And that was the guest line up. Replay? Lynn Redgrave remembered from a 1986 interview (9 minutes and 46 seconds played) on May 4th, May 14th Lena Horne was remembered via a 1980s interview with her daughter for 21 minutes and 40 something seconds, May 17th Hank Jones was remembered with an interview from 2005 (25 minutes and 30 seconds), May 21st she remembered Law & Order (two males played, one female) and May 21st she remembered Artie Shaw with a 1985 interview (14 minutes and 58 seconds). Law & Order gets a link because it was the entire program except for a review. (Other ones are already linked to.) What did we learn?

We learned that Lena Horne, for example, had to just die (she passed away this month) to be remembered. Artie Shaw? Silly us, we thought he died in 2004. Lena Horne, please note, was news. But she was also a woman which is why Terry Gross provided her with far less time than she did the cancelled TV show or Hank Jones.

What of reviews?

Did Terry and her posse suddenly develop an interest in women?


May 3rd Maureen Corrigan reviewed a book by a man (Alan Brinkley) about a man (Henry Luce), May 7th David Edelstein reviewed Iron Man 2, May 10th John Powers reviewed the DVD release of a seventies BBC TV show, May 7th Ed Ward celebrated musical failure and spousal abuser Jimmy Donley, May 13th Kevin Whitehead weighed in on Chick Corea's old recording being put into a boxed set, May 14th David Edelstein reviewed Rodrigo Garcia's new film, May 18th Ken Tucker reviewed the band the Mynabirds, May 19th Maureen Corrigan reviewed a book by Dominique Browning, May 20th Kevin Whitehead reviewed Anat Cohen (woman), May 21st David Edelstein reviewed A Different Man Emerges After An 'Oath' Of Jihad, May 24th David Bianculli reviewed Lost and Lloyd Schwartz reviewed the work of Pierre Boulez, May 26th Ken Tucker reviewed Tracey Thorn's new album and Maureen Corrigan reviewed Jane Smiley's new book, May 27th Ed Ward continued his male corpse worship by noting Louis Ortega, and May 28th David Edelstein reviewed Sex And The City 2. The worst offender of all of them remains Ed Ward who seems to scrape every sewer in his search for a man who never made it as an artist but came in first place when it came to beating up his wife. Well done, Ed.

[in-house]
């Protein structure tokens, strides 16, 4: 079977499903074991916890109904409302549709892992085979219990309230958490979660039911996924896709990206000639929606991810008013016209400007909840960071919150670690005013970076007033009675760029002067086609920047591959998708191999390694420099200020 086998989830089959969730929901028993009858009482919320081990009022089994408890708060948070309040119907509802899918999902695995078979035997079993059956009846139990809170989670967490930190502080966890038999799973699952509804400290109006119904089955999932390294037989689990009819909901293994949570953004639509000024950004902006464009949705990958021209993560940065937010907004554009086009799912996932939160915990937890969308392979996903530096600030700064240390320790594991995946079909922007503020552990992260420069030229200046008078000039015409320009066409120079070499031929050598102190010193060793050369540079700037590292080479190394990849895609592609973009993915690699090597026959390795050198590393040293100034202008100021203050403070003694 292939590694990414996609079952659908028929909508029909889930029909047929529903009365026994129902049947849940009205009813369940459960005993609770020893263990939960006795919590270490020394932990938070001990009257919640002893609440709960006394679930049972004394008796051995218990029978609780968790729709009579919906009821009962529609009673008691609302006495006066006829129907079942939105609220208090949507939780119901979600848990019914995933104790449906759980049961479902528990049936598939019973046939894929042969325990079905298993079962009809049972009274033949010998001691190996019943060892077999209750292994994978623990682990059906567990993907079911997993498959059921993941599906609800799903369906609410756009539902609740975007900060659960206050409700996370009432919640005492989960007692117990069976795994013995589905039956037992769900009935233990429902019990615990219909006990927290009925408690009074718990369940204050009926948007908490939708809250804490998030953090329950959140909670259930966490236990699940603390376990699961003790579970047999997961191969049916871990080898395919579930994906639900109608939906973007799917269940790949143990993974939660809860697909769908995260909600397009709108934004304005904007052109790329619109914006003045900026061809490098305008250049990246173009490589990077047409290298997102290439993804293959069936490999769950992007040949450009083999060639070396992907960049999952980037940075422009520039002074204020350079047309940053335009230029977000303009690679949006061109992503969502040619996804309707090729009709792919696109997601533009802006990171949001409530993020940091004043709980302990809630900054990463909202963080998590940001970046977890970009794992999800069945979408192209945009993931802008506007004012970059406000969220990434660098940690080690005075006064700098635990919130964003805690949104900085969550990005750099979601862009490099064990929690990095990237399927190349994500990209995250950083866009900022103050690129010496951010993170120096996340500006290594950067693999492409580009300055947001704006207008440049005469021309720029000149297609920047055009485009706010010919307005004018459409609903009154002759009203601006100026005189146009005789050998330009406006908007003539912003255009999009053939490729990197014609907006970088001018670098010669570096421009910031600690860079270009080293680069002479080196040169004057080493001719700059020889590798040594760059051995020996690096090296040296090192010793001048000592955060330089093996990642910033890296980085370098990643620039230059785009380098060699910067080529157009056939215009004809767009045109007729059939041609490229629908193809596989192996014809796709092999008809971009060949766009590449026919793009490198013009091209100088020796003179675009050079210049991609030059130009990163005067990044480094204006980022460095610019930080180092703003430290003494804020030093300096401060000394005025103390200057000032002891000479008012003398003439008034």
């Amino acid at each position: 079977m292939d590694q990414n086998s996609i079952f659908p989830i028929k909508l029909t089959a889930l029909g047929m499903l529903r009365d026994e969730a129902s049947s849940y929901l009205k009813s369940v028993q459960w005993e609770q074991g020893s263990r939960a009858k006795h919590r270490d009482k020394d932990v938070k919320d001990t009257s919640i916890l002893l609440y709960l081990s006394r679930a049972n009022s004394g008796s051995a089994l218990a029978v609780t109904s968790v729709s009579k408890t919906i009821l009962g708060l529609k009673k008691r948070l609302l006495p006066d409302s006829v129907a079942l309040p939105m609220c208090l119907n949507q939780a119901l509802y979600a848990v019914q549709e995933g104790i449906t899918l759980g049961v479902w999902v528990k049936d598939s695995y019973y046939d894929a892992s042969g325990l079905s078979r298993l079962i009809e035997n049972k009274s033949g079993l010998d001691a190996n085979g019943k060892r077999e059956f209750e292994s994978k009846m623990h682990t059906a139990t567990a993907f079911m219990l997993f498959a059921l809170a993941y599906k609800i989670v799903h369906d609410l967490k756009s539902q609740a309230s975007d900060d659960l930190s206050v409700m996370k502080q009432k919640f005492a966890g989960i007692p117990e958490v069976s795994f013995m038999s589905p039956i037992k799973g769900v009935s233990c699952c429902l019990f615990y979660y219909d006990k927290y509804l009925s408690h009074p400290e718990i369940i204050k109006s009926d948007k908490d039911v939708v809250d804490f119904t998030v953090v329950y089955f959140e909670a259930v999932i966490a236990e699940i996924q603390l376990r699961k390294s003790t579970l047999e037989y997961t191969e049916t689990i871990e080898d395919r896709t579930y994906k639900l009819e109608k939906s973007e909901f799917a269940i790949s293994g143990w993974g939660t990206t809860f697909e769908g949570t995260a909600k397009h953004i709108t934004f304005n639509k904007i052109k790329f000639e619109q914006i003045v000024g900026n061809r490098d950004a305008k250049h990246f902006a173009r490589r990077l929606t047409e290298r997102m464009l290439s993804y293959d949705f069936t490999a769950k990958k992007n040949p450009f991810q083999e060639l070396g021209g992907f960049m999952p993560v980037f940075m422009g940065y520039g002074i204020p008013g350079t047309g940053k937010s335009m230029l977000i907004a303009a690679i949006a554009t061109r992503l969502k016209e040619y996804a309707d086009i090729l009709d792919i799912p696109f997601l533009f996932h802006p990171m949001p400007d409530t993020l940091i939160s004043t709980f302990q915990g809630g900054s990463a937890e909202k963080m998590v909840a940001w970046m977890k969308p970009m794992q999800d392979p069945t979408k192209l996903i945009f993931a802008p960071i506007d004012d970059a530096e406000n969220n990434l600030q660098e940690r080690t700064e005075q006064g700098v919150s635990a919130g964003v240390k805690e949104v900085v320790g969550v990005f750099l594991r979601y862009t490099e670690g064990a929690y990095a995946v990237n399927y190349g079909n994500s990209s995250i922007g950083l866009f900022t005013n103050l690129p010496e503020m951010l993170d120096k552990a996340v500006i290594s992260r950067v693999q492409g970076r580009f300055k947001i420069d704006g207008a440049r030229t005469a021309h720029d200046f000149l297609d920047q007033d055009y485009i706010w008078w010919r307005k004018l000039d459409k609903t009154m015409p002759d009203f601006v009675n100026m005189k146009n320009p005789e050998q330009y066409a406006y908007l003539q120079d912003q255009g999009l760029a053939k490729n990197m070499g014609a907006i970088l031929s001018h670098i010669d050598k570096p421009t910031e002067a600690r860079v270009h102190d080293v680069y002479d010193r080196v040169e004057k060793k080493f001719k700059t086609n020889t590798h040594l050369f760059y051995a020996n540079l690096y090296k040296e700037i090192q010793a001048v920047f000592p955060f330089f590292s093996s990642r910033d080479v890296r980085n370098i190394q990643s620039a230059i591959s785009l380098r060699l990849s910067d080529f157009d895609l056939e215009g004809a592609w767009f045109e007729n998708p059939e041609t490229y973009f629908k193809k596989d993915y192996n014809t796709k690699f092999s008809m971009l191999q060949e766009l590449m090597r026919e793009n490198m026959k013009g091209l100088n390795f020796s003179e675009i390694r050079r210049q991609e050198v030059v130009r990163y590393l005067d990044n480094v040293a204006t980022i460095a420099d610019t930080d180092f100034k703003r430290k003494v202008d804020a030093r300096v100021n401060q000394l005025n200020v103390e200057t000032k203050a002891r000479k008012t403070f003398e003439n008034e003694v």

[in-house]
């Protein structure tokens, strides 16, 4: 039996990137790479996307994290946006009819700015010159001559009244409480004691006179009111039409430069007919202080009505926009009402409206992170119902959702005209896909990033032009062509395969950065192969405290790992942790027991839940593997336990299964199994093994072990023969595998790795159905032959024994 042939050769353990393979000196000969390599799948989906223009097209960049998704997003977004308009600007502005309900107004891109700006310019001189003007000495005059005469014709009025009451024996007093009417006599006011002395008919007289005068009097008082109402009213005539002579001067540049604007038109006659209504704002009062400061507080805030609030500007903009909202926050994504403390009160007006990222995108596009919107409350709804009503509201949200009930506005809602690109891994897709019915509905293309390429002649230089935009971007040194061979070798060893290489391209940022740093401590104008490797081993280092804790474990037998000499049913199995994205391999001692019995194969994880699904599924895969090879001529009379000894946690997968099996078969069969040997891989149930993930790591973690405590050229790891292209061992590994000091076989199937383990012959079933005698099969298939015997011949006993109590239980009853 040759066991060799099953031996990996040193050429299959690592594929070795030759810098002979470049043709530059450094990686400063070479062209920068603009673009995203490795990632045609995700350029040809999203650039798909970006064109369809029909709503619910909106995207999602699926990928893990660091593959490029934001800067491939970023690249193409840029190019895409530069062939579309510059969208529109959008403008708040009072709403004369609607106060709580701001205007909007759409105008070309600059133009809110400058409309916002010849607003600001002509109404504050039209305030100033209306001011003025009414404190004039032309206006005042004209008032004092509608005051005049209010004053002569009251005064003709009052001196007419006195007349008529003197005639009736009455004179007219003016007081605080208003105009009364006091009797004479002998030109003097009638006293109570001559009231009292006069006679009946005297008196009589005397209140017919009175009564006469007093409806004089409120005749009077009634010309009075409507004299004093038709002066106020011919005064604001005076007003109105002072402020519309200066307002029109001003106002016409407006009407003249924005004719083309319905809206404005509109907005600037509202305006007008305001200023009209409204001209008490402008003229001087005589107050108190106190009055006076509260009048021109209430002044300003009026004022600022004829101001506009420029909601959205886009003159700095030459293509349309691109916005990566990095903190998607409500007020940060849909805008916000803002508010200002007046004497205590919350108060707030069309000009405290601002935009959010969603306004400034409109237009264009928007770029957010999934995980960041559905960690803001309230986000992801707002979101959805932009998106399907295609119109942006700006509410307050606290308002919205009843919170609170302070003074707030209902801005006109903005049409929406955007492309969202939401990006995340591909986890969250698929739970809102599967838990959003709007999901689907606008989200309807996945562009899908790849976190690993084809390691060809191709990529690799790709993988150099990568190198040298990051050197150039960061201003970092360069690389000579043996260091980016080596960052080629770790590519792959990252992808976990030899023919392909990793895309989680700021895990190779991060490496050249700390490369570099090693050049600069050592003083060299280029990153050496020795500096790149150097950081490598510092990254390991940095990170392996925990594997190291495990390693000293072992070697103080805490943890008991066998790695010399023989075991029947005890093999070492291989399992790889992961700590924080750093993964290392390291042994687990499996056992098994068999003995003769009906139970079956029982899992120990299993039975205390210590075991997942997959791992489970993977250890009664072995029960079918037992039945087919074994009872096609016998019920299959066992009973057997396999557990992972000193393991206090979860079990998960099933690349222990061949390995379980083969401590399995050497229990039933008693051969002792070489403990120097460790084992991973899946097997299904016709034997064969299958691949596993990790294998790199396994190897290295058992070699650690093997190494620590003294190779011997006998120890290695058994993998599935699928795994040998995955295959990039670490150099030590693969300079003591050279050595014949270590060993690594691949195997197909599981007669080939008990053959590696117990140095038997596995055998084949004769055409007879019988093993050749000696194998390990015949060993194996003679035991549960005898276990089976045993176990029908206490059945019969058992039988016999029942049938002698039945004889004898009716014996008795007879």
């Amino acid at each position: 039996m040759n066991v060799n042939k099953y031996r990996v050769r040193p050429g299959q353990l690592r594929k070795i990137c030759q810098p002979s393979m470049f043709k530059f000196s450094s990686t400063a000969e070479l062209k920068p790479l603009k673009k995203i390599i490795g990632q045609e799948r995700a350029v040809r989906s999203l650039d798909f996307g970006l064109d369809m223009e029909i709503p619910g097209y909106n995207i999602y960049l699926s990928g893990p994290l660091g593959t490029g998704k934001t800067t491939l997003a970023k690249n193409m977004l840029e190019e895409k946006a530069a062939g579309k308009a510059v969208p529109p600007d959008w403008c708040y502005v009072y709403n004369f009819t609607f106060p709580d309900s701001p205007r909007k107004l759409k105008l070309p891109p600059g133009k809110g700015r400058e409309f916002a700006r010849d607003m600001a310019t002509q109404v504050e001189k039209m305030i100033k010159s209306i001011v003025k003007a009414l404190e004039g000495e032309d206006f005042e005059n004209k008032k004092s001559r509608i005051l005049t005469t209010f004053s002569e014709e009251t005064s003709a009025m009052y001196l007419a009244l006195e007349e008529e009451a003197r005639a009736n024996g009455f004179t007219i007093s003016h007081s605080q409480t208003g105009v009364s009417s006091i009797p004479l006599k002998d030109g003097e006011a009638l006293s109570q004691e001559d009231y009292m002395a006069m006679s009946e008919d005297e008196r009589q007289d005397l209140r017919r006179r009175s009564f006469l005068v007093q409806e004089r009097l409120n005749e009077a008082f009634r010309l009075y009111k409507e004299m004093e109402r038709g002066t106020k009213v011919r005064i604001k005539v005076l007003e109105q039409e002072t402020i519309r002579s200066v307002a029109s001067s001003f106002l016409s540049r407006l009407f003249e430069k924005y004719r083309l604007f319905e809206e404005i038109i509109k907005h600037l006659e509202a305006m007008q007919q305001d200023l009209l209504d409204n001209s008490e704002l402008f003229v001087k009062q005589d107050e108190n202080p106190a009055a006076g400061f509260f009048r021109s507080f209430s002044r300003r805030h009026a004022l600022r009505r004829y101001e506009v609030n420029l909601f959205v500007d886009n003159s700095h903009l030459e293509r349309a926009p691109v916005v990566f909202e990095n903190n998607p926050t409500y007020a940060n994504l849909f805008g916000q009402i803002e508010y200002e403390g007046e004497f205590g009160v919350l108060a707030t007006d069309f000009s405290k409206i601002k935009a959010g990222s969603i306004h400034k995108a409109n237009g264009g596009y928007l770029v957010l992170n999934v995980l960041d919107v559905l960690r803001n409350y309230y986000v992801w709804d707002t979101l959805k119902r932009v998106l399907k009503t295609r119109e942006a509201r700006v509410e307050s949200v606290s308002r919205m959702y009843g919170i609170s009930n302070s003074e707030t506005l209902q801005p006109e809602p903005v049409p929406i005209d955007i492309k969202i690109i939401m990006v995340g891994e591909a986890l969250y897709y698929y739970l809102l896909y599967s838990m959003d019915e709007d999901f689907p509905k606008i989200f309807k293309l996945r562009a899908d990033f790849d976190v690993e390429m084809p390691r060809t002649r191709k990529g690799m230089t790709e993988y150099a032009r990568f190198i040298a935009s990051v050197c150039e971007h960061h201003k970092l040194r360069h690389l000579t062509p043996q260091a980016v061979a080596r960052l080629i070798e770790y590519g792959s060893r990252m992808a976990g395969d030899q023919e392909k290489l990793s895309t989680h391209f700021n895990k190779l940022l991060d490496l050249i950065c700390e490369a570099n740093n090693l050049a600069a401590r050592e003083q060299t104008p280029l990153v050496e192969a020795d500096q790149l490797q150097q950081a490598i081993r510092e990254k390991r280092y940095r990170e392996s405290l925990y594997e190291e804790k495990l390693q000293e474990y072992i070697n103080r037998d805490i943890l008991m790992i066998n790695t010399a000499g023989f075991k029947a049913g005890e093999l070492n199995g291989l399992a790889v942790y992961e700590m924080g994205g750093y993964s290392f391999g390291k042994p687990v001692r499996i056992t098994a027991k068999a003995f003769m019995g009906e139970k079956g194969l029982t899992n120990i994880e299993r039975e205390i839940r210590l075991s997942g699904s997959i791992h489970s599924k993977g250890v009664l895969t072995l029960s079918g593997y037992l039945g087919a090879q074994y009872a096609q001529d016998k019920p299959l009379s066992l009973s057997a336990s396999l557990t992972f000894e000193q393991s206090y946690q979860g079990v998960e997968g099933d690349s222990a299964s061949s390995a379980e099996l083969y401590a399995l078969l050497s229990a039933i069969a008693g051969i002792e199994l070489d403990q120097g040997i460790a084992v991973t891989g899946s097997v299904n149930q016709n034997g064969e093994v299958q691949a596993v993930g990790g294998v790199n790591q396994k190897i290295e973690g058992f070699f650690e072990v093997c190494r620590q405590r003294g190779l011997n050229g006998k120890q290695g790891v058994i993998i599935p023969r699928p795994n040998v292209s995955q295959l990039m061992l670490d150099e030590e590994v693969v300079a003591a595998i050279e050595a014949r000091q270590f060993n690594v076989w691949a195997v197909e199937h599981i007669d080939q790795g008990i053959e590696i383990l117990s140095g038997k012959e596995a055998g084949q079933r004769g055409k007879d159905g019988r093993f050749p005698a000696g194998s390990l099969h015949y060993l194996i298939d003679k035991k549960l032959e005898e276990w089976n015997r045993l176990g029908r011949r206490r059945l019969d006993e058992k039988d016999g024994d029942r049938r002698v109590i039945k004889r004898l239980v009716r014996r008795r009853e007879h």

When we published our earlier feature weeks ago, NPR friends relayed by a 'critique' by Alicia Shepard. "It's one month," she supposedly sniffed. "You can't tell anything by one month." No, Shepard, it's how Terry runs her show, it's how she's always done it. We've made this criticism over the imbalance for over four years now. It was only at the start of this month that we documented one month in a feature. (And one of us, Ann, documents it each day at her site.) Alicia Shepard is said to be too scared to call out Terry.

You read that right. We're told Shepard is okay screaming "sexism!" at men (the men of Morning Edition and All Things Considered, for example) but she's scared to take on Terry. She's scared of a lot of things and a frightened ombudsperson is not an effective one. Next week, we'll tell you about the real gender imbalance on a show Alicia Shepard supposedly already weighed in on. She deliberately avoided the issue so you know we won't.